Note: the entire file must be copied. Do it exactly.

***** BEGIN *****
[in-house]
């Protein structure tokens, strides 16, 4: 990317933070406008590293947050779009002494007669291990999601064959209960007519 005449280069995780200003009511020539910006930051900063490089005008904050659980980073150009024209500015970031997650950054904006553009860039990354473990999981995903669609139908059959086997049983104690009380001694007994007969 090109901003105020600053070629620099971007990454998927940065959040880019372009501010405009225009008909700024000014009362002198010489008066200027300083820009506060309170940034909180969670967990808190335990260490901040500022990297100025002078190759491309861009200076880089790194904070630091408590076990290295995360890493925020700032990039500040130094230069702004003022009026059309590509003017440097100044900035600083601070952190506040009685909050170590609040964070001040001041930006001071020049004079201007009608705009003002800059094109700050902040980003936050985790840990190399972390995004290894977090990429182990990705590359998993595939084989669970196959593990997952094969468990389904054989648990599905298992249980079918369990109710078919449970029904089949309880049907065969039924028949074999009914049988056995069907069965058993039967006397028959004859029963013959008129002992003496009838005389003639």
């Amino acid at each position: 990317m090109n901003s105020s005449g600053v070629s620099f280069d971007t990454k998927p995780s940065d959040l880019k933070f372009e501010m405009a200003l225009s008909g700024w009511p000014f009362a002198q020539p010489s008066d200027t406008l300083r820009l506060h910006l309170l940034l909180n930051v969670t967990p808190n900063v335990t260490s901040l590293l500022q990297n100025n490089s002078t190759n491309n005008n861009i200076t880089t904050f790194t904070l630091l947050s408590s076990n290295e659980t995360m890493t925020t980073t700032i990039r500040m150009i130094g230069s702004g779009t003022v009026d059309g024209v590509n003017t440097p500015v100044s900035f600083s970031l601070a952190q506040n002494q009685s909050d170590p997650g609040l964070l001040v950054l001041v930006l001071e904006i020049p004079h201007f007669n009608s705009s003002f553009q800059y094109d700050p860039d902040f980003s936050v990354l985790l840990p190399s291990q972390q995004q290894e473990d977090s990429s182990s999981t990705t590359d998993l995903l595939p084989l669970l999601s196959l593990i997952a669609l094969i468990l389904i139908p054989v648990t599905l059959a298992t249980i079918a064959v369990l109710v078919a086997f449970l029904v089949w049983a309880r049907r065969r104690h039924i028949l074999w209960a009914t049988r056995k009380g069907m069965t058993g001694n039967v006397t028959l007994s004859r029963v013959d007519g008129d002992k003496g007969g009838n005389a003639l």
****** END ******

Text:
[in-house]
């Protein structure tokens, strides 16, 4: 990317933070406008590293947050779009002494007669291990999601064959209960007519 005449280069995780200003009511020539910006930051900063490089005008904050659980980073150009024209500015970031997650950054904006553009860039990354473990999981995903669609139908059959086997049983104690009380001694007994007969 090109901003105020600053070629620099971007990454998927940065959040880019372009501010405009225009008909700024000014009362002198010489008066200027300083820009506060309170940034909180969670967990808190335990260490901040500022990297100025002078190759491309861009200076880089790194904070630091408590076990290295995360890493925020700032990039500040130094230069702004003022009026059309590509003017440097100044900035600083601070952190506040009685909050170590609040964070001040001041930006001071020049004079201007009608705009003002800059094109700050902040980003936050985790840990190399972390995004290894977090990429182990990705590359998993595939084989669970196959593990997952094969468990389904054989648990599905298992249980079918369990109710078919449970029904089949309880049907065969039924028949074999009914049988056995069907069965058993039967006397028959004859029963013959008129002992003496009838005389003639």
């Amino acid at each position: 990317m090109n901003s105020s005449g600053v070629s620099f280069d971007t990454k998927p995780s940065d959040l880019k933070f372009e501010m405009a200003l225009s008909g700024w009511p000014f009362a002198q020539p010489s008066d200027t406008l300083r820009l506060h910006l309170l940034l909180n930051v969670t967990p808190n900063v335990t260490s901040l590293l500022q990297n100025n490089s002078t190759n491309n005008n861009i200076t880089t904050f790194t904070l630091l947050s408590s076990n290295e659980t995360m890493t925020t980073t700032i990039r500040m150009i130094g230069s702004g779009t003022v009026d059309g024209v590509n003017t440097p500015v100044s900035f600083s970031l601070a952190q506040n002494q009685s909050d170590p997650g609040l964070l001040v950054l001041v930006l001071e904006i020049p004079h201007f007669n009608s705009s003002f553009q800059y094109d700050p860039d902040f980003s936050v990354l985790l840990p190399s291990q972390q995004q290894e473990d977090s990429s182990s999981t990705t590359d998993l995903l595939p084989l669970l999601s196959l593990i997952a669609l094969i468990l389904i139908p054989v648990t599905l059959a298992t249980i079918a064959v369990l109710v078919a086997f449970l029904v089949w049983a309880r049907r065969r104690h039924i028949l074999w209960a009914t049988r056995k009380g069907m069965t058993g001694n039967v006397t028959l007994s004859r029963v013959d007519g008129d002992k003496g007969g009838n005389a003639l």